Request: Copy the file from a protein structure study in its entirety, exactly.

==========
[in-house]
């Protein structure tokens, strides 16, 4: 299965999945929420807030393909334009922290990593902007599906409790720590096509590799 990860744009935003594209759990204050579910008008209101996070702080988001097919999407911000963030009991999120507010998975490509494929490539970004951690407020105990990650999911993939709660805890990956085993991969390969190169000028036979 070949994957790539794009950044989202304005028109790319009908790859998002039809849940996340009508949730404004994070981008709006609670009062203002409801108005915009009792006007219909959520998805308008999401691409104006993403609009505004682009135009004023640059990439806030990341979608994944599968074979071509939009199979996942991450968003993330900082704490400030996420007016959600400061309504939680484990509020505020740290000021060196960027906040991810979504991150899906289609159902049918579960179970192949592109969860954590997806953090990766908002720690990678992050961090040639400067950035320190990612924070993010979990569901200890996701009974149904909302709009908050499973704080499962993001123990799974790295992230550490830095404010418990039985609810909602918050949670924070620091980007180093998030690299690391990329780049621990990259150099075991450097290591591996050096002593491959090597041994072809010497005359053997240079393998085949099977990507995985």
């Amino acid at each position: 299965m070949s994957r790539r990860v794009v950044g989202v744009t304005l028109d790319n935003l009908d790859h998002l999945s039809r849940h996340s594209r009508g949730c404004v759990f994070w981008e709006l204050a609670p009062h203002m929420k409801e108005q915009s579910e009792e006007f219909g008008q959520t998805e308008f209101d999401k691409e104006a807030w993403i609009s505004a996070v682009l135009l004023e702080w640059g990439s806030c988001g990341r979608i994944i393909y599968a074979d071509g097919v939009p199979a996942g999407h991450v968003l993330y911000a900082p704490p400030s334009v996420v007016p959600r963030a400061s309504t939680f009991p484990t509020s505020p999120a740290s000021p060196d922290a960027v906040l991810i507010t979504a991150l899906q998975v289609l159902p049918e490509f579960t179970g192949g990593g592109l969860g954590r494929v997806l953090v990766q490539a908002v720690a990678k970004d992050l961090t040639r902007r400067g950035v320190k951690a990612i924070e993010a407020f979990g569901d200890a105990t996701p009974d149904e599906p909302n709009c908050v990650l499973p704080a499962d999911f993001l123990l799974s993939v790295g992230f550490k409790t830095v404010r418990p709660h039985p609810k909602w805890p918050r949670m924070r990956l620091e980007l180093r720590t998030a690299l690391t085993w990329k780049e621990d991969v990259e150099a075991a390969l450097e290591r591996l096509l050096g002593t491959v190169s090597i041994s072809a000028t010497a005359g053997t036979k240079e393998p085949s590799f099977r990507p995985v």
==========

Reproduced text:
[in-house]
């Protein structure tokens, strides 16, 4: 299965999945929420807030393909334009922290990593902007599906409790720590096509590799 990860744009935003594209759990204050579910008008209101996070702080988001097919999407911000963030009991999120507010998975490509494929490539970004951690407020105990990650999911993939709660805890990956085993991969390969190169000028036979 070949994957790539794009950044989202304005028109790319009908790859998002039809849940996340009508949730404004994070981008709006609670009062203002409801108005915009009792006007219909959520998805308008999401691409104006993403609009505004682009135009004023640059990439806030990341979608994944599968074979071509939009199979996942991450968003993330900082704490400030996420007016959600400061309504939680484990509020505020740290000021060196960027906040991810979504991150899906289609159902049918579960179970192949592109969860954590997806953090990766908002720690990678992050961090040639400067950035320190990612924070993010979990569901200890996701009974149904909302709009908050499973704080499962993001123990799974790295992230550490830095404010418990039985609810909602918050949670924070620091980007180093998030690299690391990329780049621990990259150099075991450097290591591996050096002593491959090597041994072809010497005359053997240079393998085949099977990507995985």
């Amino acid at each position: 299965m070949s994957r790539r990860v794009v950044g989202v744009t304005l028109d790319n935003l009908d790859h998002l999945s039809r849940h996340s594209r009508g949730c404004v759990f994070w981008e709006l204050a609670p009062h203002m929420k409801e108005q915009s579910e009792e006007f219909g008008q959520t998805e308008f209101d999401k691409e104006a807030w993403i609009s505004a996070v682009l135009l004023e702080w640059g990439s806030c988001g990341r979608i994944i393909y599968a074979d071509g097919v939009p199979a996942g999407h991450v968003l993330y911000a900082p704490p400030s334009v996420v007016p959600r963030a400061s309504t939680f009991p484990t509020s505020p999120a740290s000021p060196d922290a960027v906040l991810i507010t979504a991150l899906q998975v289609l159902p049918e490509f579960t179970g192949g990593g592109l969860g954590r494929v997806l953090v990766q490539a908002v720690a990678k970004d992050l961090t040639r902007r400067g950035v320190k951690a990612i924070e993010a407020f979990g569901d200890a105990t996701p009974d149904e599906p909302n709009c908050v990650l499973p704080a499962d999911f993001l123990l799974s993939v790295g992230f550490k409790t830095v404010r418990p709660h039985p609810k909602w805890p918050r949670m924070r990956l620091e980007l180093r720590t998030a690299l690391t085993w990329k780049e621990d991969v990259e150099a075991a390969l450097e290591r591996l096509l050096g002593t491959v190169s090597i041994s072809a000028t010497a005359g053997t036979k240079e393998p085949s590799f099977r990507p995985v």